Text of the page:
Using arrow functions in object methods

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Is it possible to use arrow functions to define a method inside a class?

If it's possible. How can I define the method bark() in the bellow example with arrow function?

class Dog {
    constructor(name, bread) {
        this.name = name;
        this.bread = bread;
    }

    bark() {
        return `Bark Bark! My name is ${this.name}`;
    }
}
const mini = new Dog('Mini', 'Spitz');
mini.bark();

I tried this, but it's saying: Uncaught SnytaxError.

bark = () => {
        return `Bark Bark! My name is ${this.name}`;
    }
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It is possible but I don't know what you would gain by doing it.

class Dog {
  constructor(name, bread) {
    this.name = name;
    this.bread = bread;
    // functions
    this.bark = () => {
      return `Bark Bark! My name is ${this.name}`;
    }
  }
}
const mini = new Dog('Mini', 'Spitz');
mini.bark();

In the constructor, I am making a variable, which can be called on an instance thanks to the this keyword, and I'm assigning a function to it.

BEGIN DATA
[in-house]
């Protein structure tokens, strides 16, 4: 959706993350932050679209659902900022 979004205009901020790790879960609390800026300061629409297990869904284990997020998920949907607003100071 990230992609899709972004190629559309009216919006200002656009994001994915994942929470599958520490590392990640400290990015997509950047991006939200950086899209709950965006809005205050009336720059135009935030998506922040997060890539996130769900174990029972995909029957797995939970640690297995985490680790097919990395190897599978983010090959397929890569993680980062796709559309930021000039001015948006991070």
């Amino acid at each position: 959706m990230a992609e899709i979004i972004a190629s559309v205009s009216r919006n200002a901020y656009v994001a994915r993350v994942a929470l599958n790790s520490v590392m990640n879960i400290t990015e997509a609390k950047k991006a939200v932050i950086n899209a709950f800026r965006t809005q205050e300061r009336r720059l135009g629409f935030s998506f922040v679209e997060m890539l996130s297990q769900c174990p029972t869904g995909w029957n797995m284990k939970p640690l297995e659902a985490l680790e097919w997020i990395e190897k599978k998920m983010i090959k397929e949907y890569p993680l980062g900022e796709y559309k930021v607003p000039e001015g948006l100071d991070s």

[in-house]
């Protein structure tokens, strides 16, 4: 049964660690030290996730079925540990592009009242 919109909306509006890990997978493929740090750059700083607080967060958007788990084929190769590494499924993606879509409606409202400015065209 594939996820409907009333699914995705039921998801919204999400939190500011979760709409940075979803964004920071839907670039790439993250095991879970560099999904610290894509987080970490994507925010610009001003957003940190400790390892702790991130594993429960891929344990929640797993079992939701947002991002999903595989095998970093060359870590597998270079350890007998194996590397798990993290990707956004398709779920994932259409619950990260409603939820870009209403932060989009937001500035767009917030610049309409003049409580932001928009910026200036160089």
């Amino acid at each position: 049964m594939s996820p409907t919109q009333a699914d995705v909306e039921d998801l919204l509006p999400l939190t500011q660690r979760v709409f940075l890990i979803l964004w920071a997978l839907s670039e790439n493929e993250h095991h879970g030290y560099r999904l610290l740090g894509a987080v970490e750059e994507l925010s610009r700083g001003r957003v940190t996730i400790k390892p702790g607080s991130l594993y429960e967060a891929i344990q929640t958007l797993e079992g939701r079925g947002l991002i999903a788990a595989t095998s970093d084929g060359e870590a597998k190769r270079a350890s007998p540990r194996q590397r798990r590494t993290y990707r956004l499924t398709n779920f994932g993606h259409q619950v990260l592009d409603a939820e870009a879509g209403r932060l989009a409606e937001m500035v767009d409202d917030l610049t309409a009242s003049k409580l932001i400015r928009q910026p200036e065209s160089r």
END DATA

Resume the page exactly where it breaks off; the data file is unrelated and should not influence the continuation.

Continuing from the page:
May I ask why you're asking? 🙂

 

Thanks.
I see that in your example the bark() method is added to the object itself but not to its prototype.
Would it be possible to add the bark() method to the Dog.prototype using the class syntax?

But actually the background of my question is that I'm learning React and write now I'm a bit confused.

As we know, we shouldn't use arrow functions to define an object method.

This one works:

const person = {
  points: 23,
  score() {
    return this.points++; // this keyword refers to person object
  }
};

person.score();

But this one doesn't work:

const person = {
  points: 23,
  score: () => {    // using arrow function to define score method
    return this.points++; // this keyword refers to window object
  }
};

person.score();

So far so good. But what about ES6 Classes? Is the above statement also true for ES6 Classes?

 

An arrow function is, basically, a replacement for the function keyword. There is a bit more nuance to it but that's the basic rule.

If you weren't using function before you don't need to use it now.

The primary use of an arrow function is to bind the context so that "this" becomes lexical and not determined at run time. This is super helpful when writing React!

Though I will admit that arrow functions are quite snazzy looking and using it just because it looks better is totally valid.

 

This is possible and a common pattern in React. But it's currently not part of the ECMAScript standard so it will be a while before it's natively implemented. If you're using Babel, look at this plugin.

Here's the proposal for this to happen, it's currently in Stage 3, which means it's a good candidate to be accepted and likely to be implemented.

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